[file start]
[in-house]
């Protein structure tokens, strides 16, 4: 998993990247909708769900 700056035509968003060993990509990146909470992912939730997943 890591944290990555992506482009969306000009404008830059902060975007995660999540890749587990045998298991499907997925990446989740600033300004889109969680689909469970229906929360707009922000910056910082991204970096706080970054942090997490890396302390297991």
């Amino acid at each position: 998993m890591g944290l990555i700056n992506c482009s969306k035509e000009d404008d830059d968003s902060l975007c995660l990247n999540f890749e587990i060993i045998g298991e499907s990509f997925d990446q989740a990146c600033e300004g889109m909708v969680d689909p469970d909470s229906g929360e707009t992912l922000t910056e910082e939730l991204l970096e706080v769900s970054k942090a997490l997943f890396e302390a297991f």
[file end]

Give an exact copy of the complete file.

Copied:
[in-house]
């Protein structure tokens, strides 16, 4: 998993990247909708769900 700056035509968003060993990509990146909470992912939730997943 890591944290990555992506482009969306000009404008830059902060975007995660999540890749587990045998298991499907997925990446989740600033300004889109969680689909469970229906929360707009922000910056910082991204970096706080970054942090997490890396302390297991």
């Amino acid at each position: 998993m890591g944290l990555i700056n992506c482009s969306k035509e000009d404008d830059d968003s902060l975007c995660l990247n999540f890749e587990i060993i045998g298991e499907s990509f997925d990446q989740a990146c600033e300004g889109m909708v969680d689909p469970d909470s229906g929360e707009t992912l922000t910056e910082e939730l991204l970096e706080v769900s970054k942090a997490l997943f890396e302390a297991f």